Tuesday, July 05, 2011
Oil in the Dark
Just one month after the initial public offering, shares of Solazyme, Inc. (SZYM: Nasdaq) have given investors reason to cheer the new age “oil” company. The company claims oil processing technologies that apply to petroleum, plants and animal fats, but it is really Solazyme’s microalgae that are the fuel generators for the company.
There are plenty of algae-based renewable fuels operations around, but Solazyme is set apart from all of them through reliance on indirect photosynthesis. Solazyme holds its microalgae in dark fermentation pools where various feedstocks such as sugar cane or corn can be used to feed the algae.
Solazyme management claims the company can achieve profitability at low production volumes with the right partnering deals in the nutrition and personal care markets. Solazyme estimates its microalgae strains can oil for the fuels and chemicals markets at a cost below $1,000 per metric ton ($3.44 per gallon or $0.91 per liter).
Late last week, Solazyme signed agreements with Sephora Canada and the leading Canadian multimedia retailer, The Shopping Channel, to launch Solazyme's microalgae-based anti-aging skincare line in Canada. The agreements follow similar relationships with Sephora USA and the popular U.S. shopping channel QVC.
Fortunately, Solazyme is not relying exclusively on middle-aged women to support its very expensive research and development budget. In 2010, Solazyme launched a dietary supplement in Whole Foods Markets and General Nutrition Centers. The company reported $40 million in revenue from the Golden Chlorella dietary supplement in the most recently reported twelve months.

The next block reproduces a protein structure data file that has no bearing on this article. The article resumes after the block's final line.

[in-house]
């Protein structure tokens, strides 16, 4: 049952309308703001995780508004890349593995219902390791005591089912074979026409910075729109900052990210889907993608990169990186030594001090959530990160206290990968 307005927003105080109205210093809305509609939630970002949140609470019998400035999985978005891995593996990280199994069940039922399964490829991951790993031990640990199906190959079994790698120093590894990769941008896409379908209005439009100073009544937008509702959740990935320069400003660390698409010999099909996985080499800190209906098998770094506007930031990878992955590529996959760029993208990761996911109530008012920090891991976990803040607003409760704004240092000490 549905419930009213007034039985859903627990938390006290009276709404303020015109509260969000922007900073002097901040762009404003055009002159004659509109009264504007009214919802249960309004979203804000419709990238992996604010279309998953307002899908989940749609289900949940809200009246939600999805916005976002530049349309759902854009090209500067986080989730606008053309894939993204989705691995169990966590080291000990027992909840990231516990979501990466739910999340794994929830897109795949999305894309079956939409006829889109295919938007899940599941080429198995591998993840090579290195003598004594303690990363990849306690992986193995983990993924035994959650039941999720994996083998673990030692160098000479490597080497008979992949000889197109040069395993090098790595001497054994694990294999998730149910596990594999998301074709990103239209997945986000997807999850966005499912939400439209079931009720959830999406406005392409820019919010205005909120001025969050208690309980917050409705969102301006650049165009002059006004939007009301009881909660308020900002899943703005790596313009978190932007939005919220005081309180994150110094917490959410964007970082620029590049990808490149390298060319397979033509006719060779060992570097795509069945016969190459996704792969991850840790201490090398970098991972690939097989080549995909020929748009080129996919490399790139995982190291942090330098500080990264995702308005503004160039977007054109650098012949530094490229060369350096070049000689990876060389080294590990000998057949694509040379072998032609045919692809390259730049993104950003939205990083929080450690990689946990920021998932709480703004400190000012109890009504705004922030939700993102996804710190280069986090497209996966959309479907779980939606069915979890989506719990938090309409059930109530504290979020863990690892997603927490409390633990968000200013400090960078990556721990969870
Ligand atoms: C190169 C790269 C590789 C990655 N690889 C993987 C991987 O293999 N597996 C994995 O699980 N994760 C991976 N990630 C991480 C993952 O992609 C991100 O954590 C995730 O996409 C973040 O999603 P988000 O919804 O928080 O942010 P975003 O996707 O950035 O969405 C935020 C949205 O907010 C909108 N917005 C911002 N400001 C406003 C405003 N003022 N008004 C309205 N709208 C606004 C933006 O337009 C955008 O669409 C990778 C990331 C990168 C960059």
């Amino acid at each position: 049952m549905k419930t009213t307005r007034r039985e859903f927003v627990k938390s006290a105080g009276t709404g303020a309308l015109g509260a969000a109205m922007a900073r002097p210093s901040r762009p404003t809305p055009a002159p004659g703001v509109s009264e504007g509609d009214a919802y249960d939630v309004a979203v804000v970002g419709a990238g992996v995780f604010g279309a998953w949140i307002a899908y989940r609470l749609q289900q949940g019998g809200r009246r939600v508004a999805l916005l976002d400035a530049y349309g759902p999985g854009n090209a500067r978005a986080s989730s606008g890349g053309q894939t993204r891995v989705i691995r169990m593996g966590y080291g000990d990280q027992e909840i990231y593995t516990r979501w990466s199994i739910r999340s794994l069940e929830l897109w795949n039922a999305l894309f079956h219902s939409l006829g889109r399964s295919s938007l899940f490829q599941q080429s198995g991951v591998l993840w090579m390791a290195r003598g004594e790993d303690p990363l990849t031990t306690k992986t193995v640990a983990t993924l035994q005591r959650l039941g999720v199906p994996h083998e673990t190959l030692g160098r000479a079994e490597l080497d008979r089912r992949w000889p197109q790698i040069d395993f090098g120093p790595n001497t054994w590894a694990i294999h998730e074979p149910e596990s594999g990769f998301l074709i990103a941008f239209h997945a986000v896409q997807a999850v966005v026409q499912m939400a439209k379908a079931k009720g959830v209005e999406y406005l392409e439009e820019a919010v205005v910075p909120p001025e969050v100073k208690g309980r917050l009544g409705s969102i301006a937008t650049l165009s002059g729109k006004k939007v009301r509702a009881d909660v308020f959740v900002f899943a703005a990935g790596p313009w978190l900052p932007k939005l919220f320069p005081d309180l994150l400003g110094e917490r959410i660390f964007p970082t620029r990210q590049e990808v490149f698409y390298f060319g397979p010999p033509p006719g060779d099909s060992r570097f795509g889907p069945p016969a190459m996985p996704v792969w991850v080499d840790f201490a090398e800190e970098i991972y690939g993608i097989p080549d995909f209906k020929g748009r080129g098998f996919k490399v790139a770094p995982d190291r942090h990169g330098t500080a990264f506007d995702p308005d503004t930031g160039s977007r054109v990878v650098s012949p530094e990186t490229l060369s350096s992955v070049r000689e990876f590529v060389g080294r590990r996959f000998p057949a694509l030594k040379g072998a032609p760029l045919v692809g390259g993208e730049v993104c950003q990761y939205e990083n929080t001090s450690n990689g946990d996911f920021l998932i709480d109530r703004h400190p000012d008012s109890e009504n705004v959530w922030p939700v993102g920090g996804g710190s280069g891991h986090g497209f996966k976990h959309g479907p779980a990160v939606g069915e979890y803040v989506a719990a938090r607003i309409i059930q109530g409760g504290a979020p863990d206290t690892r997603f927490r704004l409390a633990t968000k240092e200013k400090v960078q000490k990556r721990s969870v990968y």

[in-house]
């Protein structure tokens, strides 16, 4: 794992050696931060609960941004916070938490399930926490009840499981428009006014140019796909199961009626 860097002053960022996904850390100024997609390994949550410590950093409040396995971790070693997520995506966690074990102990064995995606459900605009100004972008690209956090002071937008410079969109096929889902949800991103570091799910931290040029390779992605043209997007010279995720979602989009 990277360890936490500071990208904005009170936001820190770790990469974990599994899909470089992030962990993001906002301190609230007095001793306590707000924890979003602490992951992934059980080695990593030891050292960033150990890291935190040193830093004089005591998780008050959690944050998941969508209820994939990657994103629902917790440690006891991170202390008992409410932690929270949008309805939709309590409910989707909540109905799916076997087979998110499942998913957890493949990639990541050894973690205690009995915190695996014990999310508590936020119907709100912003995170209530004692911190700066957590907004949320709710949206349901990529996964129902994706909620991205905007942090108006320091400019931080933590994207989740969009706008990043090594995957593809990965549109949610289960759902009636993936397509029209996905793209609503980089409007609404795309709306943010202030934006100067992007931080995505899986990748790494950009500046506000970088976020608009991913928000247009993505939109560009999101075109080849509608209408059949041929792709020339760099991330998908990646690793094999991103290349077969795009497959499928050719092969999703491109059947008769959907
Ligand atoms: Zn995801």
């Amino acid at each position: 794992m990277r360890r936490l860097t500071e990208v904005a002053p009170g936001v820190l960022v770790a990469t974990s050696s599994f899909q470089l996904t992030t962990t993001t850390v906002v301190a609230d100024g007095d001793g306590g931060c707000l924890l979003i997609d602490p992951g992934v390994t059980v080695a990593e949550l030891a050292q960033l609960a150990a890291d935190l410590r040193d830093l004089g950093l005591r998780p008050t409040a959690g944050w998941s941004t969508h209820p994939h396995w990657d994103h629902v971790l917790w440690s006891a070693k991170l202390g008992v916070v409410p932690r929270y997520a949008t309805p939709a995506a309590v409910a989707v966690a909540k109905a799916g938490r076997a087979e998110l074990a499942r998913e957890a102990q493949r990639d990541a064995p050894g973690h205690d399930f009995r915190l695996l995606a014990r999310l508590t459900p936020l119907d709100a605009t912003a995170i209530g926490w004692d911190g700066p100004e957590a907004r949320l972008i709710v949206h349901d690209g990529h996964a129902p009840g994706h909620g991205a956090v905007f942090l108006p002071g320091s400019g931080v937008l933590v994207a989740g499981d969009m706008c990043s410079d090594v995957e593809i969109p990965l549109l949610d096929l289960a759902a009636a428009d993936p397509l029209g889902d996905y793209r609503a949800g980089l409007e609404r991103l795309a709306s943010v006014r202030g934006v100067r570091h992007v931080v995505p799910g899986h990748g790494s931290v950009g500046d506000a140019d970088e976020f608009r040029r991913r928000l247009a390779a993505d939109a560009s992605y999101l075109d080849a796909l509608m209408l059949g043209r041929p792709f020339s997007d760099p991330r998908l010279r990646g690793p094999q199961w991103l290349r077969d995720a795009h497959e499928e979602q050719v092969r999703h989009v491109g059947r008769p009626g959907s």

Investors are probably the most interested in non-binding letters of intent with The Dow Chemical Company and Quantas Airways, Inc. to purchase oils. Dow could purchase up to 20 million gallons of oil beginning in 2013 and Quantas is penciled in for 200 to 400 million liters of jet fuel per year.
The company has production facilities and produced 500,000 liters or 455 metric tons of oil in the fourteen months ending February 2011. The company received funding from the Department of Energy for building out its operations and Solzayme is using some of the $197.6 million raised in the IPO to scale up manufacturing at its Peoria, Illinois plant.
Solazyme shares appear pricey based on recent financial performance. The company reported a net loss of $19.8 million on $40 million in revenue in the twelve months ending March 2011. However, investors would be short-sighted in not considering the very large market opportunities before the company. Recent strategic agreements suggest Solazyme can bring its technology off the bench and into the market, bringing those markets within the company’s reach.
Neither Crystal Equity Research nor its affiliates have a beneficial interest in the companies mentioned herein. SZYM is included in Crystal Equity Research's The Beach Boys Index in the ALternative Chemicals group.